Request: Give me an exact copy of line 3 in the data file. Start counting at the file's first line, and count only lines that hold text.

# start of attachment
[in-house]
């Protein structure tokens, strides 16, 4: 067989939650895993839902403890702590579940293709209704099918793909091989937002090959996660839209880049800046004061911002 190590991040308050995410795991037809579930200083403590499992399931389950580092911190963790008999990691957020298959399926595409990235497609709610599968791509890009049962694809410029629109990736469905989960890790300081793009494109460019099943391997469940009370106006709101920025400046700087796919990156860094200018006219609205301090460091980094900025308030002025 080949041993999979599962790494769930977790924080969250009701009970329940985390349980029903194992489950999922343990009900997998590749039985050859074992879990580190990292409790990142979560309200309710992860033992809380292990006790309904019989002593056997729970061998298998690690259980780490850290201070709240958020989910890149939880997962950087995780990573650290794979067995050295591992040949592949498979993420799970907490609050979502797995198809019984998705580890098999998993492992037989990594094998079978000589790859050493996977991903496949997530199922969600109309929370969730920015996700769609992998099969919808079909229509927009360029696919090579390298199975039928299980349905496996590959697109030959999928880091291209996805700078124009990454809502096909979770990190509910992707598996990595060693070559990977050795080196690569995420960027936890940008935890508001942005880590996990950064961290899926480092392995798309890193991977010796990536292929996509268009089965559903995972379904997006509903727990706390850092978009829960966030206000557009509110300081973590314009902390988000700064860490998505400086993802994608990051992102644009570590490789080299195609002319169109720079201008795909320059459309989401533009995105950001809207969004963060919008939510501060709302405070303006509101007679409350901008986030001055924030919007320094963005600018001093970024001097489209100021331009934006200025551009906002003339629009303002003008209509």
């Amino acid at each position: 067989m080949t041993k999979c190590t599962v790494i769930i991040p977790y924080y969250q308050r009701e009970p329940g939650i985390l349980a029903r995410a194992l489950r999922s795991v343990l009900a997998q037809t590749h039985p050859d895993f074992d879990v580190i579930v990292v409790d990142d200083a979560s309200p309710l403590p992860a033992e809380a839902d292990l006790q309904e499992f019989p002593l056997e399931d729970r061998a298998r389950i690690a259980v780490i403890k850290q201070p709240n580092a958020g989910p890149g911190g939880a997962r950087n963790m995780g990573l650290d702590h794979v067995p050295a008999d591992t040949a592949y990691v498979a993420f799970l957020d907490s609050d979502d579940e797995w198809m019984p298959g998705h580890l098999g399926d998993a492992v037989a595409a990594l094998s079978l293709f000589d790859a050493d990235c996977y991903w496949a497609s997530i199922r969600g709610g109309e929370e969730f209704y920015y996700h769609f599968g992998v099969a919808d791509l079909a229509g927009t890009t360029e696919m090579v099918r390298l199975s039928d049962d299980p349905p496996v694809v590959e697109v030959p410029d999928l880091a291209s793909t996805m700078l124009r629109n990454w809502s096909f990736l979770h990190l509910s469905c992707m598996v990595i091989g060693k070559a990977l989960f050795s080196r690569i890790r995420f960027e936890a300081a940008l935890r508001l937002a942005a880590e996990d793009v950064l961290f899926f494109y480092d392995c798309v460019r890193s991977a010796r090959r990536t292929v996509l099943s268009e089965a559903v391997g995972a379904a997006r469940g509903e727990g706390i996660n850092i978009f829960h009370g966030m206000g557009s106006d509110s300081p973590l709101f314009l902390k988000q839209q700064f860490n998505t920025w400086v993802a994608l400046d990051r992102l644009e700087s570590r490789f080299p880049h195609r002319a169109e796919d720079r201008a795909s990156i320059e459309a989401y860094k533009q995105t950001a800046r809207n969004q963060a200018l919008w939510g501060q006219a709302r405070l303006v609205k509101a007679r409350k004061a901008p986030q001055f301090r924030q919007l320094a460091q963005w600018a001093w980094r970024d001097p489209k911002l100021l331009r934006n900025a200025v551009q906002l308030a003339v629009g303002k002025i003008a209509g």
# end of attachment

């Amino acid at each position: 067989m080949t041993k999979c190590t599962v790494i769930i991040p977790y924080y969250q308050r009701e009970p329940g939650i985390l349980a029903r995410a194992l489950r999922s795991v343990l009900a997998q037809t590749h039985p050859d895993f074992d879990v580190i579930v990292v409790d990142d200083a979560s309200p309710l403590p992860a033992e809380a839902d292990l006790q309904e499992f019989p002593l056997e399931d729970r061998a298998r389950i690690a259980v780490i403890k850290q201070p709240n580092a958020g989910p890149g911190g939880a997962r950087n963790m995780g990573l650290d702590h794979v067995p050295a008999d591992t040949a592949y990691v498979a993420f799970l957020d907490s609050d979502d579940e797995w198809m019984p298959g998705h580890l098999g399926d998993a492992v037989a595409a990594l094998s079978l293709f000589d790859a050493d990235c996977y991903w496949a497609s997530i199922r969600g709610g109309e929370e969730f209704y920015y996700h769609f599968g992998v099969a919808d791509l079909a229509g927009t890009t360029e696919m090579v099918r390298l199975s039928d049962d299980p349905p496996v694809v590959e697109v030959p410029d999928l880091a291209s793909t996805m700078l124009r629109n990454w809502s096909f990736l979770h990190l509910s469905c992707m598996v990595i091989g060693k070559a990977l989960f050795s080196r690569i890790r995420f960027e936890a300081a940008l935890r508001l937002a942005a880590e996990d793009v950064l961290f899926f494109y480092d392995c798309v460019r890193s991977a010796r090959r990536t292929v996509l099943s268009e089965a559903v391997g995972a379904a997006r469940g509903e727990g706390i996660n850092i978009f829960h009370g966030m206000g557009s106006d509110s300081p973590l709101f314009l902390k988000q839209q700064f860490n998505t920025w400086v993802a994608l400046d990051r992102l644009e700087s570590r490789f080299p880049h195609r002319a169109e796919d720079r201008a795909s990156i320059e459309a989401y860094k533009q995105t950001a800046r809207n969004q963060a200018l919008w939510g501060q006219a709302r405070l303006v609205k509101a007679r409350k004061a901008p986030q001055f301090r924030q919007l320094a460091q963005w600018a001093w980094r970024d001097p489209k911002l100021l331009r934006n900025a200025v551009q906002l308030a003339v629009g303002k002025i003008a209509g």